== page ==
It is often observed that we consider anyone speaking regional languages, especially Punjabi as ignorant and not intellectual. It is common for people to be labelled as illiterate and uncivilized if they speak Punjabi. This is why parents try their best to refrain from speaking in Punjabi with their kids. Quite honestly, parents’ approach cannot be criticized as the harsh reality is that when a three-year-old is enrolled in school and begins to speak in Punjabi, they label the child as illiterate. Needless to say, this can be quite disturbing for young minds and naturally, parents want to prevent this embarrassment. Hence, the mother tongue is ignored and sacrificed. The sad fact is that children are discouraged from speaking in Punjabi at both their homes and places of education. However, the enthralling Sufi kalams of Baba Bulleh Shah and others are in Punjabi. Punjabi continues to be the most widely spoken language across Pakistan. However, from what I have observed, most of the people in Punjab, especially those living in the urban centres do not encourage and rather reprimand their children to speak in their mother tongue notwithstanding the beauty of their mother tongue.
In almost all Pakistani schools these days, especially private ones which are the preferred institutions, a child generally learns two new languages, that is, English and Urdu, and the teaching of all other subjects is also via the medium of either of the two. The contrasting observation is since recitation of the Quran as a component of the subject ‘Islamic Studies’ is also part of the curriculum in Pakistani society whether, at school, a madrassah or at home, almost all children end up learning Arabic as well. However, I believe that as far as the effectiveness of learning is concerned, it is in the best interest of any child that primary education be imparted in the mother tongue. This shall push up our literacy rate which is presently gauged by a person being able to write his name as learning to communicate through the written word in their mother tongue. Children learn at a faster pace if they start learning various subjects in their mother tongue instead of learning a completely new language first. This is why a three-year-old enrolled in a nursery class in Punjab naturally finds it difficult to read in Urdu or English.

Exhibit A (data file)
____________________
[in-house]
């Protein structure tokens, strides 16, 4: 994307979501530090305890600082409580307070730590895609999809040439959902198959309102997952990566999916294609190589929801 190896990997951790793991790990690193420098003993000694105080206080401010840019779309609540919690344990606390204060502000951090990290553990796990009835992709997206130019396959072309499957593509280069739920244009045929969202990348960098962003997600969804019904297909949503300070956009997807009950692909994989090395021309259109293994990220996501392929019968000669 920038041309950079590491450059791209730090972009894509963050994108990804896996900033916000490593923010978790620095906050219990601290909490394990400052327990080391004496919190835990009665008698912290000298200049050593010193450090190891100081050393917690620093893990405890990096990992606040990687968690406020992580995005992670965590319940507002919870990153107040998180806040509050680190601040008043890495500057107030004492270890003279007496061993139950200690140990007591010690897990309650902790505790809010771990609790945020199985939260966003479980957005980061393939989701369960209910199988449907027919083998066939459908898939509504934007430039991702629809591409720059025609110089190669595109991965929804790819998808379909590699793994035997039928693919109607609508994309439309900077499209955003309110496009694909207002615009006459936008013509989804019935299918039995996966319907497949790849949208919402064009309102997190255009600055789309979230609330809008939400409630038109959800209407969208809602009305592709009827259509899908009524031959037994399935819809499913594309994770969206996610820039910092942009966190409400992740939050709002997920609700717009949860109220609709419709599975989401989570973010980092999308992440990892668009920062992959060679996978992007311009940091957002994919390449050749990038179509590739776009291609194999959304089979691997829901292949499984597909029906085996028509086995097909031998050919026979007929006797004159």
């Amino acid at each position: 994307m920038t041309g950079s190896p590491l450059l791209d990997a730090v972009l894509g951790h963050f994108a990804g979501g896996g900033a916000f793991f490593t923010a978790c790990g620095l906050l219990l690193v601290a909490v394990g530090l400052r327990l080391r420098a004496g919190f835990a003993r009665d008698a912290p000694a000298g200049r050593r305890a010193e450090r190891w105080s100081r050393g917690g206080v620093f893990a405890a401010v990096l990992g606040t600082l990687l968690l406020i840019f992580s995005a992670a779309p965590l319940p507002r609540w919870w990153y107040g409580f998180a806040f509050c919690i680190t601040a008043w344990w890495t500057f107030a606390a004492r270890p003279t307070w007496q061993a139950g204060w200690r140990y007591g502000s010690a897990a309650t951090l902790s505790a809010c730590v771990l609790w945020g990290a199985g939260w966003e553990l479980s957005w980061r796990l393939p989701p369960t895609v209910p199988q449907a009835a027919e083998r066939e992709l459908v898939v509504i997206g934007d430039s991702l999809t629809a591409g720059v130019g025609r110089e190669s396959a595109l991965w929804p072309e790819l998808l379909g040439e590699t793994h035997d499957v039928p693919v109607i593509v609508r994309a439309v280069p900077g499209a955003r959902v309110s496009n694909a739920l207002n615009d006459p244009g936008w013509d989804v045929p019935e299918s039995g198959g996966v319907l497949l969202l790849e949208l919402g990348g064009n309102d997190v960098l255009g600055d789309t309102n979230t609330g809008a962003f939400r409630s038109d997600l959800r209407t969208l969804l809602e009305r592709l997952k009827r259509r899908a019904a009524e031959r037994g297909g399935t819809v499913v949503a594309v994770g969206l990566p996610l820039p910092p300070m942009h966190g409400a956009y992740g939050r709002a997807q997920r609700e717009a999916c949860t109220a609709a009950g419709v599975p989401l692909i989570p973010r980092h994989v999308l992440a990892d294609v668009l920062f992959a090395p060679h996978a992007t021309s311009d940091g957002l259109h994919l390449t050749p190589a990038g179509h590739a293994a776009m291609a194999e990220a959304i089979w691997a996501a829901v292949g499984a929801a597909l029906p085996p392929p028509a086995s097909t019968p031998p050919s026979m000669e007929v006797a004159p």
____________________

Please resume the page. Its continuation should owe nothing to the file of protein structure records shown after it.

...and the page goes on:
The argument for not having ‘Punjabi’ as a subject and Punjabi as a medium of imparting knowledge is that in this day and age it is of no use while learning English and Urdu are essential. However, this line of argument assumes that it is common knowledge that in real life knowing Punjabi is not of any use while learning Urdu and English is essential for education and a vocation. Practically, one has to admit that this line of thinking is not entirely wrong. After all, one has to get a job and earn a livelihood. Therefore, Punjabi is ushered out of the door.
No prominent persons in positions of power are heard speaking or delivering a speech in their mother tongue, Punjabi. This is what I term as the inferiority complex of us Punjabis in Pakistan. It is obvious that Punjabis in Pakistan live in some kind of confusion. The bitter truth is that we have gradually destroyed our own language since we never owned it with pride and confidence. Despite being the largest spoken language in Pakistan, it is not taught in any school. You would not find any sign boards in Punjabi in Punjab, except excerpts written on rickshaws and trucks etc. Such contradictory behaviour is simply baffling. However, one does observe a few traditionalists speaking in Punjabi bringing a smile to my face. Such people have not completely given up on their mother tongue, at least not yet. Deep inside, this makes the Punjabi in me immensely happy.